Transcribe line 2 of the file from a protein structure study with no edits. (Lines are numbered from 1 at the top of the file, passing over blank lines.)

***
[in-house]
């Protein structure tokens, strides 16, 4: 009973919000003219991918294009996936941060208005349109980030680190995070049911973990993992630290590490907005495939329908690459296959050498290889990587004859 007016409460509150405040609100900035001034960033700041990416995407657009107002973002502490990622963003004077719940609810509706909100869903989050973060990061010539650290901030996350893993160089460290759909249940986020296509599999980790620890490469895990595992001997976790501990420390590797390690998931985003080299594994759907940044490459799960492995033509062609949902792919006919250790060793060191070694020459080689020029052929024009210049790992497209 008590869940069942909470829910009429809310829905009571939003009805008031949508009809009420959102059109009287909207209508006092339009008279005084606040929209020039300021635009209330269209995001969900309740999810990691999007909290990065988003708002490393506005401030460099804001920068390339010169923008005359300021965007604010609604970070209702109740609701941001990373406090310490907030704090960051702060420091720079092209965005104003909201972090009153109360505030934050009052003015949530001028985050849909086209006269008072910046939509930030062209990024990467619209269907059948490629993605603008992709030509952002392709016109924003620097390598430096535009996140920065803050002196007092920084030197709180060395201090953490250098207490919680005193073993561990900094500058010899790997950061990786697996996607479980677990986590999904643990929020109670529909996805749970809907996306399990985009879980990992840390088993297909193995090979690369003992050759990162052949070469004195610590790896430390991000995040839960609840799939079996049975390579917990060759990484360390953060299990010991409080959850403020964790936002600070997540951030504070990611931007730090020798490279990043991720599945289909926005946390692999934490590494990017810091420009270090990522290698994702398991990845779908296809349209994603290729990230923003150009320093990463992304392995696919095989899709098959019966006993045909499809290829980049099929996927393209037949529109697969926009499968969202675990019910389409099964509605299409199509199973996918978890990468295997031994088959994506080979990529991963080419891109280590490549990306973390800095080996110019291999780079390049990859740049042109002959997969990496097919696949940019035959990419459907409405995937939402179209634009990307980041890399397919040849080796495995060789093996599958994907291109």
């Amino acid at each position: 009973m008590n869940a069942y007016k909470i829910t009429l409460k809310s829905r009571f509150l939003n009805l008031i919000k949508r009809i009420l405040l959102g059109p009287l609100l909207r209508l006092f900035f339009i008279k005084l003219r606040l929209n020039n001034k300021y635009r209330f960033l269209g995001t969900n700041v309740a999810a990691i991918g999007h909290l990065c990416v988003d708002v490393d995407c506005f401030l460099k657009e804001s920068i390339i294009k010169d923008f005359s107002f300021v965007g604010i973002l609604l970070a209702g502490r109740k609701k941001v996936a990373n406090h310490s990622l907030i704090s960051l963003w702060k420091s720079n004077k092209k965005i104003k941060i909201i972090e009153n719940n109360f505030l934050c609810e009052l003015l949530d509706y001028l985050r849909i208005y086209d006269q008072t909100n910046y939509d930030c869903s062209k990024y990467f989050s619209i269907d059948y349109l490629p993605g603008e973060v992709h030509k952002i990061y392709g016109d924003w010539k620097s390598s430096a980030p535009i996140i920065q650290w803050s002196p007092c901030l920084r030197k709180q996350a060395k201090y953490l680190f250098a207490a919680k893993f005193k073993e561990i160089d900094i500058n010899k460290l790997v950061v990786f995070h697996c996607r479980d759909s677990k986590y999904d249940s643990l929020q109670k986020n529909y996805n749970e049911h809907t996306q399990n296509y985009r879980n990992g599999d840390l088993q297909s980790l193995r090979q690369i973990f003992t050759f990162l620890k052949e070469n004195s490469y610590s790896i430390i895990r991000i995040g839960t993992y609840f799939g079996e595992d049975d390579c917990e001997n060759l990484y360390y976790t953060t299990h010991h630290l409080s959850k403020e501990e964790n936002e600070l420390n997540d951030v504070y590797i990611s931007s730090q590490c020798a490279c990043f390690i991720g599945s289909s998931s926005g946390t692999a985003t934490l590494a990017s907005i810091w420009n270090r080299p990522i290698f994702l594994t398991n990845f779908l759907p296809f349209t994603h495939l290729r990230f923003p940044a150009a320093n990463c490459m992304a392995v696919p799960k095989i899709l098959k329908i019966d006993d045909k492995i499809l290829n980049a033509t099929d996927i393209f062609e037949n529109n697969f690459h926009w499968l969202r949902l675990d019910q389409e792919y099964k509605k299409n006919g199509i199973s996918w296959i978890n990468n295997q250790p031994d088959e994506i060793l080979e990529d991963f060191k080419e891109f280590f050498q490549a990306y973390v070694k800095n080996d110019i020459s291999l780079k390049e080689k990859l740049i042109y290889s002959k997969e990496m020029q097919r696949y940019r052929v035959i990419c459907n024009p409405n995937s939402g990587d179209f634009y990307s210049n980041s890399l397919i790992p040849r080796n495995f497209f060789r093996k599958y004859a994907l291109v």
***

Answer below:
């Protein structure tokens, strides 16, 4: 009973919000003219991918294009996936941060208005349109980030680190995070049911973990993992630290590490907005495939329908690459296959050498290889990587004859 007016409460509150405040609100900035001034960033700041990416995407657009107002973002502490990622963003004077719940609810509706909100869903989050973060990061010539650290901030996350893993160089460290759909249940986020296509599999980790620890490469895990595992001997976790501990420390590797390690998931985003080299594994759907940044490459799960492995033509062609949902792919006919250790060793060191070694020459080689020029052929024009210049790992497209 008590869940069942909470829910009429809310829905009571939003009805008031949508009809009420959102059109009287909207209508006092339009008279005084606040929209020039300021635009209330269209995001969900309740999810990691999007909290990065988003708002490393506005401030460099804001920068390339010169923008005359300021965007604010609604970070209702109740609701941001990373406090310490907030704090960051702060420091720079092209965005104003909201972090009153109360505030934050009052003015949530001028985050849909086209006269008072910046939509930030062209990024990467619209269907059948490629993605603008992709030509952002392709016109924003620097390598430096535009996140920065803050002196007092920084030197709180060395201090953490250098207490919680005193073993561990900094500058010899790997950061990786697996996607479980677990986590999904643990929020109670529909996805749970809907996306399990985009879980990992840390088993297909193995090979690369003992050759990162052949070469004195610590790896430390991000995040839960609840799939079996049975390579917990060759990484360390953060299990010991409080959850403020964790936002600070997540951030504070990611931007730090020798490279990043991720599945289909926005946390692999934490590494990017810091420009270090990522290698994702398991990845779908296809349209994603290729990230923003150009320093990463992304392995696919095989899709098959019966006993045909499809290829980049099929996927393209037949529109697969926009499968969202675990019910389409099964509605299409199509199973996918978890990468295997031994088959994506080979990529991963080419891109280590490549990306973390800095080996110019291999780079390049990859740049042109002959997969990496097919696949940019035959990419459907409405995937939402179209634009990307980041890399397919040849080796495995060789093996599958994907291109």